A Legacy of Silence

Recently a vet I know called me about his brother. They both served in Iraq, at different times.  One brother’s transition back into civilian life went, if not easily, then smoothly. He was soon back into his family, work, and community. Not so for his brother, who’d missed out on the support programs that were in place. His brother hit snag after snag. One bad thing led to the next. His decline was rapid and his situation seemed hopeless. He was angry and alienated.

Generations of Veterans

I thought of how critical support is during the transition. For a recruit, military training is physically rigorous. It includes learning new job skills and brings a whole new way to live and be. But when a soldier’s military commitment is over, there’s an abrupt halt in lifestyle, in job, in routine. Veterans return to a world that kept changing and turning while they were away. A world that often feels foreign.

We know that many veterans don’t, or can’t, talk about their experiences.  We see what that kind of silence does to the vet, but the family is affected too. Think about it. If you don’t have a veteran in your immediate family, there’s probably a grandfather, uncle, aunt or cousin, right? How often do you hear them talk about their experiences in the military? They might tell stories, but the stories are always the same, as if they’re kept in mothballs, rolled out for amusement from time to time. The experiences they share are limited. You have the sense you’re not hearing the whole story.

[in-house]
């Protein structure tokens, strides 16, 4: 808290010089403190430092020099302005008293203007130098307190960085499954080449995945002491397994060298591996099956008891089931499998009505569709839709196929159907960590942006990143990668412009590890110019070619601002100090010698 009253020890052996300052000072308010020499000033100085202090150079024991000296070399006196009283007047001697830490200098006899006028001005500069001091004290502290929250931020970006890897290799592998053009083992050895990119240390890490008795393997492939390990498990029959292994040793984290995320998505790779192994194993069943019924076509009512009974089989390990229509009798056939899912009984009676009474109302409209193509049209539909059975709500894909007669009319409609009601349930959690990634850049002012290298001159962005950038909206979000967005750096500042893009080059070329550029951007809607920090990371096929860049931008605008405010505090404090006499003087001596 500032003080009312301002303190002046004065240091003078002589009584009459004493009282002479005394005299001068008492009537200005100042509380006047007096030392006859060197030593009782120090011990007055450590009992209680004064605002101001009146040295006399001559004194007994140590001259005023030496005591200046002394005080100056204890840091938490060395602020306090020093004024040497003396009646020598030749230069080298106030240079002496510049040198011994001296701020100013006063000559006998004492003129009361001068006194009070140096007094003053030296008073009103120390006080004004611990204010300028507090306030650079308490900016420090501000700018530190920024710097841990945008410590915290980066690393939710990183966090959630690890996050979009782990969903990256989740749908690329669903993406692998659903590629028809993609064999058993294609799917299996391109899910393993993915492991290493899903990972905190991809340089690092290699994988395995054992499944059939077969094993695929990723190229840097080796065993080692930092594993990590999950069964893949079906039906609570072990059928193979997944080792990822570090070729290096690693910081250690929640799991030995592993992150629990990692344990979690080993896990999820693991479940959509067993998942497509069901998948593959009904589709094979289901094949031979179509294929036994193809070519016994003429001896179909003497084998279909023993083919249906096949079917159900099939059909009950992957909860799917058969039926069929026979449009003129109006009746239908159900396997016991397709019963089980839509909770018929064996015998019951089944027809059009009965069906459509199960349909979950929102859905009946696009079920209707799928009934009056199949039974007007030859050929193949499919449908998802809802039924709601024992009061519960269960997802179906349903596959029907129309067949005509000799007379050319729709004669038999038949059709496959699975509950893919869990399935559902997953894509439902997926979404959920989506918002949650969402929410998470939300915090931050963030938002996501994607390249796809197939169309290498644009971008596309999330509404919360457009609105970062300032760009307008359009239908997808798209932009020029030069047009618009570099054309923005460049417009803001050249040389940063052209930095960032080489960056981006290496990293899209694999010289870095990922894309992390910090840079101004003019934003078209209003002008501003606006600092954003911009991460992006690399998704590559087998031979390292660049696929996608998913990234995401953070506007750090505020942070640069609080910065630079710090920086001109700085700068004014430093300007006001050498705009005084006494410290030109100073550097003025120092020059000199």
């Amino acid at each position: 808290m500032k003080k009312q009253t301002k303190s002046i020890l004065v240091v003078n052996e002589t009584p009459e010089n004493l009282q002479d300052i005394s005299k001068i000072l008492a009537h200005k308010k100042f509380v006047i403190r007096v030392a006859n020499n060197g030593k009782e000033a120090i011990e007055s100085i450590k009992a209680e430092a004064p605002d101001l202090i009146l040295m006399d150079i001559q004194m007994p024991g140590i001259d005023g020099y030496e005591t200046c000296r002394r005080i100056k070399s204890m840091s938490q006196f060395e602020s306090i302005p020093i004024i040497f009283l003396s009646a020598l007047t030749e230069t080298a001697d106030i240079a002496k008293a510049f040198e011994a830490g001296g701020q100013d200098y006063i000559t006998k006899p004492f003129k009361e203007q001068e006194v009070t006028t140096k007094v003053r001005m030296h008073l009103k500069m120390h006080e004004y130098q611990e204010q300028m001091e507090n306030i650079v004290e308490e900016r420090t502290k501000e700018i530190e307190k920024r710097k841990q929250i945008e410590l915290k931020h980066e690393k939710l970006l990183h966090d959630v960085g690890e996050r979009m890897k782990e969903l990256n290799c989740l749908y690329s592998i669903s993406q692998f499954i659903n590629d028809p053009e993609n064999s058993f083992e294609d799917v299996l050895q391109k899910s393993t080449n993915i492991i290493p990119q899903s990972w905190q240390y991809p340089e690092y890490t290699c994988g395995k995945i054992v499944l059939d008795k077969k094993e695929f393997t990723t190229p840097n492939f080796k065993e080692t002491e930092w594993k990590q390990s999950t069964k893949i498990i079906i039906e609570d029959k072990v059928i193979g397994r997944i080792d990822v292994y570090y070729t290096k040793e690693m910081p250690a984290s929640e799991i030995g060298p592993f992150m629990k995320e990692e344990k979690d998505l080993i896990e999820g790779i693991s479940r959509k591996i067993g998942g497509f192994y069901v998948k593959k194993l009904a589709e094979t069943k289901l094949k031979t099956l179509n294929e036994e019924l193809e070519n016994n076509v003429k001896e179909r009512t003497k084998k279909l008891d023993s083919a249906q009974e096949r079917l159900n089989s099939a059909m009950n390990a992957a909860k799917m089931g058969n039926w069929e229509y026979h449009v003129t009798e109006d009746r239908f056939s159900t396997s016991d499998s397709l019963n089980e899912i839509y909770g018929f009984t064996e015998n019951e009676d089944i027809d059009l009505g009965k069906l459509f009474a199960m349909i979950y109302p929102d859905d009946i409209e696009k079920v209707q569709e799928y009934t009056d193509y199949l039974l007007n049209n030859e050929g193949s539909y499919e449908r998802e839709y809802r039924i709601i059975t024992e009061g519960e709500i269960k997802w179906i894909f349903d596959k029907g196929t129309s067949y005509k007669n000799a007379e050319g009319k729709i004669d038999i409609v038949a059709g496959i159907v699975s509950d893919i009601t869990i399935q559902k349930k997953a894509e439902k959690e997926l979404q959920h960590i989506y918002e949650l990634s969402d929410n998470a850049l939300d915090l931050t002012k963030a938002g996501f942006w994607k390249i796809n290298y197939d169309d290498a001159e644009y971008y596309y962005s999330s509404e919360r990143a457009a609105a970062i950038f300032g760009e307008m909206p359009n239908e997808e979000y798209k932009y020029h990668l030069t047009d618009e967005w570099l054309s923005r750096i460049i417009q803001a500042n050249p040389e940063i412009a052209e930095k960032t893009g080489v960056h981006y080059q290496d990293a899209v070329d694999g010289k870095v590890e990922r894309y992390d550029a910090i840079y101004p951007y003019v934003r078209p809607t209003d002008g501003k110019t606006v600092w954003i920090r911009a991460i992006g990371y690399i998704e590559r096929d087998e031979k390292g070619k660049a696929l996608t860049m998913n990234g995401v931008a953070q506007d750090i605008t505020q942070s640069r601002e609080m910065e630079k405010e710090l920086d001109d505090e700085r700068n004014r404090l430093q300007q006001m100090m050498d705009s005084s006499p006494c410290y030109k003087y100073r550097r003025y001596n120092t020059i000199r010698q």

In our time, it’s not uncommon for three generations to all be veterans of different wars. That’s three wars, each one with its own particular kind of hell. Those untold stories impose a silence on the whole family, not just the veteran. Young children whose fathers saw combat grow up thinking PTSD is just how Daddy is. Parents, spouses and other family members try to tiptoe around anything that might be a sensitive trigger to a bad memory. It’s hard to help a loved one, and even harder to watch them struggle without help.

Generations of Veterans

The paradox of close family not being in close communication mirrors the experience of the returning vet: everything that should feel the way it did is now different. And we’ve seen that it’s generational. With 18,000 new troops headed for Iraq this year, it’s a legacy likely to continue. Not the legacy you’d choose.

Once that journey of alienation starts, it’s hard to reverse. But not impossible. That’s what we’re here for.  When families can’t talk to each other, they can talk to us.

Our Lifeline for Vets hotline has always been open to all vets and their families.  Families are often the ones who call us before there’s a crisis. They call for information and help for their vets and support for themselves.  It’s vet-to-vet when it needs to be. Families and loved ones who call get to talk to someone who knows firsthand what it feels like to be a vet.

 If you or someone you know is a vet in trouble, here’s our number: 888.777.4443.

 

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Shad Meshad

As a U.S. Army Medical Service Officer in Vietnam in 1970, Shad Meshad began pioneering treatment techniques for what would later become known as post-traumatic stress disorder (PTSD). He is the founder of the National Veterans Foundation and founder and co-author of the VA’s Vet Center Program.

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